Wrongful Death Of A Child Where The Parents Are Divorced Or Separated

Georgia has an “equitable apportionment” statute which essentially states that either parent of a deceased child, when divorced, separated or living apart, may file a lawsuit for the wrongful death of their child, notwithstanding the divorce or separation. In such a case, the parent that brings the wrongful death case does so in a fiduciary capacity proceeding not only on their on behalf but also on behalf of the divorced/separated spouse who obviously also has a legal interest in the death of their child.
Where divorced parents get along well even after the divorce, they may sue jointly. The difficulty comes where the parents do not get along and one proceeds before the other. Sometimes the other parent has to move to intervene in a lawsuit to protect their interests because they do not trust their spouse. Under Georgia law, even in such cases where neither spouse trusts the other, the fact is that the law provides that one spouse that proceeds in a divorce/separation situation for the wrongful death of a child, nonetheless, proceeds jointly on behalf of their divorces spouse.
In the event there is a recovery for the wrongful death of a child in the situation where the parents are divorced, the law provides for an “equitable apportionment” of any recovery between the divorced parents. A court will decide who gave the most child support, on whom did the child depend for support and issues of a similar nature in determining which parent equitably should receive the largest portion of the wrongful death award, if any. If a parent has abandoned their child, paid no child support, had nothing to do with the child, most courts would not award such a parent anything from the recovery although the court would be authorized to award whatever it deemed to be in the interest of justice based on the facts and circumstances. In most cases the courts would probably plan to divide the proceeds on a 50/50 basis unless there was clear evidence that one spouse had abandoned the child, was abusive to the child, did not pay child support or was not involved in the child’s life. In such circumstances, the spouse that did the most for the child and was the closest to the child would probably receive most, if not all of the award although, once again, the court would be required to equitably apportion the damages based on its own assessment of the equities involved.

To further complicate this matter, in situations where there was pre-death pain and suffering, funeral bills, medical expenses and other expenses that belong to the personal representative of the estate of the decedent or, again, to the custodial parent responsible for such expenses, if there was a recovery for this portion of the claim, the recovery would be divided on a 50/50 basis unless the court believed that there were equitable considerations which would require a different apportionment.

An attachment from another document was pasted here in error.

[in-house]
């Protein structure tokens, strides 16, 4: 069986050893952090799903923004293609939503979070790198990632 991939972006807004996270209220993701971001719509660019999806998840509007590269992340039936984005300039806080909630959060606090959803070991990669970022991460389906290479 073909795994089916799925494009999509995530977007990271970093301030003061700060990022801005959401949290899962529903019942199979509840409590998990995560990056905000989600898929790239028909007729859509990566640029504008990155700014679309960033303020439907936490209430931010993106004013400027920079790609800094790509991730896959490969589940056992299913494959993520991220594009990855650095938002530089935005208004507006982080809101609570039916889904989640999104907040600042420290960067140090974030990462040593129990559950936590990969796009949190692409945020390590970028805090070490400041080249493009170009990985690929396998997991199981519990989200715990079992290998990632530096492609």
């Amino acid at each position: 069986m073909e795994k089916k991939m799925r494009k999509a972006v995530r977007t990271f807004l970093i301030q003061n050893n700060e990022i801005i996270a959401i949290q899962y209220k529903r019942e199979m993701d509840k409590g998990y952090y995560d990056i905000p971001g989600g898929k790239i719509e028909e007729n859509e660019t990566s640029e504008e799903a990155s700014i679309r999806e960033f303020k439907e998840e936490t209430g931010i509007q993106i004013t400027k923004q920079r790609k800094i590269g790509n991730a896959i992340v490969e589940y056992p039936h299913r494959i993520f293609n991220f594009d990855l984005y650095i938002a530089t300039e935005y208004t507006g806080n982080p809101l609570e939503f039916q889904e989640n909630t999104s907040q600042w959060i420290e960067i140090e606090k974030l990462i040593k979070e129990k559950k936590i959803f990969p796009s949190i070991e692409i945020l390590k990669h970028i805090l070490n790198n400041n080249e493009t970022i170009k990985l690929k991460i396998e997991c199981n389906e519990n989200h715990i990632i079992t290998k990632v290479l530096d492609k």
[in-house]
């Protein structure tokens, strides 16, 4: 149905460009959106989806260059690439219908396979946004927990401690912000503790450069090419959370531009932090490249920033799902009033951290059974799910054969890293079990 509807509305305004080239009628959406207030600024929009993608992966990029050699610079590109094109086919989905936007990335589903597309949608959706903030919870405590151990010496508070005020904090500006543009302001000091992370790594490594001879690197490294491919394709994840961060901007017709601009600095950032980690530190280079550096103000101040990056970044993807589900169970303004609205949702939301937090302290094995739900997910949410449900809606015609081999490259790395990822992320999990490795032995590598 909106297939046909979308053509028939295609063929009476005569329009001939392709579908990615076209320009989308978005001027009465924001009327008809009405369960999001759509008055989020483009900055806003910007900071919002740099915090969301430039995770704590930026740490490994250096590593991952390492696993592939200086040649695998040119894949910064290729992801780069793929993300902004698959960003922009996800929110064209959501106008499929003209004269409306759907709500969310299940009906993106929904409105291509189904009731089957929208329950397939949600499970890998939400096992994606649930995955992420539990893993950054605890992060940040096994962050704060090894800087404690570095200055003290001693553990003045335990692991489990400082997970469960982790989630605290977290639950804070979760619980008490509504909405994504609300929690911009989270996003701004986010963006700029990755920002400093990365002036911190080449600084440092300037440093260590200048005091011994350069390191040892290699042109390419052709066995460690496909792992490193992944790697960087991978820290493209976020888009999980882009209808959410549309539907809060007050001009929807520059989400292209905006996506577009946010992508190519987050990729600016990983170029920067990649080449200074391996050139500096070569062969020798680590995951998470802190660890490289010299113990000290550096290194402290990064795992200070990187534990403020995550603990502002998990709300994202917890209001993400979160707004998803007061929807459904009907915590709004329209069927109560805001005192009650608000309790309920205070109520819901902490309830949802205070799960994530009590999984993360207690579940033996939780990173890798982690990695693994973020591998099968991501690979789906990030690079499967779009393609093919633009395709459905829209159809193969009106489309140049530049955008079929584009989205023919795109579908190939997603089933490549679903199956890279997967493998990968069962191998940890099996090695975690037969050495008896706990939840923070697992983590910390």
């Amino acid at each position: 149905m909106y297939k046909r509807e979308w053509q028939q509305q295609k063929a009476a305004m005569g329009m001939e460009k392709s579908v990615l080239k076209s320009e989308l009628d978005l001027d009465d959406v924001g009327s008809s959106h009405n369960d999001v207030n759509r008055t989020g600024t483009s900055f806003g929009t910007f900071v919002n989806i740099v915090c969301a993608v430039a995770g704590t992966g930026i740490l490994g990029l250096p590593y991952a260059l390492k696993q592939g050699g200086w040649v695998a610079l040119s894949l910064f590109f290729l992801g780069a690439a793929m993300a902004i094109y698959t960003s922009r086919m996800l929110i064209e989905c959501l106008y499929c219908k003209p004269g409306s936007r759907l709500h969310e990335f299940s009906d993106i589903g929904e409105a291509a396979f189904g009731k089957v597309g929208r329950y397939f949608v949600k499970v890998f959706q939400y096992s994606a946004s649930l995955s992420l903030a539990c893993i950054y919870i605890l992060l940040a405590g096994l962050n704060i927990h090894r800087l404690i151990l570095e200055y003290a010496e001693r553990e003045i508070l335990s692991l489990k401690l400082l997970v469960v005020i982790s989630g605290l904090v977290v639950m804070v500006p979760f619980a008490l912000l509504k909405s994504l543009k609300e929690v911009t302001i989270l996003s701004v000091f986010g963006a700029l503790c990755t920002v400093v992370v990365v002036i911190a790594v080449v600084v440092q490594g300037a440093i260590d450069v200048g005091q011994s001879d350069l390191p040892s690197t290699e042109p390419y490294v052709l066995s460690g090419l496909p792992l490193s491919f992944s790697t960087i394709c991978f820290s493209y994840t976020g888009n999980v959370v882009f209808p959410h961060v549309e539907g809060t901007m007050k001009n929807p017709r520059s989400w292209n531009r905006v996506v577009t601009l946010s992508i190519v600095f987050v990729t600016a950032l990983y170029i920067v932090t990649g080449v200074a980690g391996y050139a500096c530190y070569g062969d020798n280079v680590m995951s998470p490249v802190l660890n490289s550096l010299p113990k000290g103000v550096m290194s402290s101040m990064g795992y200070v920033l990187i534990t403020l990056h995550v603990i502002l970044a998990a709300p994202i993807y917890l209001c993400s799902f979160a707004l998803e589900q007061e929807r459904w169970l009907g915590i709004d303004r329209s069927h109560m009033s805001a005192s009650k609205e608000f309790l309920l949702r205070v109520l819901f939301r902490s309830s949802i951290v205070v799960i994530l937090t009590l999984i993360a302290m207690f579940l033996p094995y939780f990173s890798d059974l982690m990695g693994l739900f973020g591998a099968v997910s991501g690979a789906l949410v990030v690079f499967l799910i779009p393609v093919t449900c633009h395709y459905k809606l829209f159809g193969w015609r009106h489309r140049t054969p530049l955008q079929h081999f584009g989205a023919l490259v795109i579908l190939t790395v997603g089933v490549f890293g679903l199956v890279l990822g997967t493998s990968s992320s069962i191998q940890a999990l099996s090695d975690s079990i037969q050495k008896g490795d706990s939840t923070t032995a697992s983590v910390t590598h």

If the parents cannot work out by agreement how the money should be divided, there will have to be a court hearing and the court will be the final arbiter of such an award. Both parents are entitled to be represented by counsel at such a hearing and present whatever evidence they believe should be equitably considered by the court. Such situations are always difficult because a child has died, which is emotionally traumatic in and of itself. To have divorced parents still fighting over the proceeds from the child’s death is often a very sad spectacle. Nonetheless, the law does have provisions for the equitable apportionment of a wrongful death award where a child dies due to the negligence of a third party.
The typical case we see equitable apportionment issues arises where a child dies, for example, in an automobile collision in which the child was killed while in the custody of one parent even though the other parent shared joint custody or joint physical control over the child on a limited basis. In such circumstances, it is best for the parents to proceed jointly, but if they cannot, then the parent who had the most contact with the child should bring the lawsuit for the benefit of each and, if and when an award is rendered, at that time, the parties represented by separate counsel can present their competing claims to the court, who will decide how the proceeds should be equitably divided.

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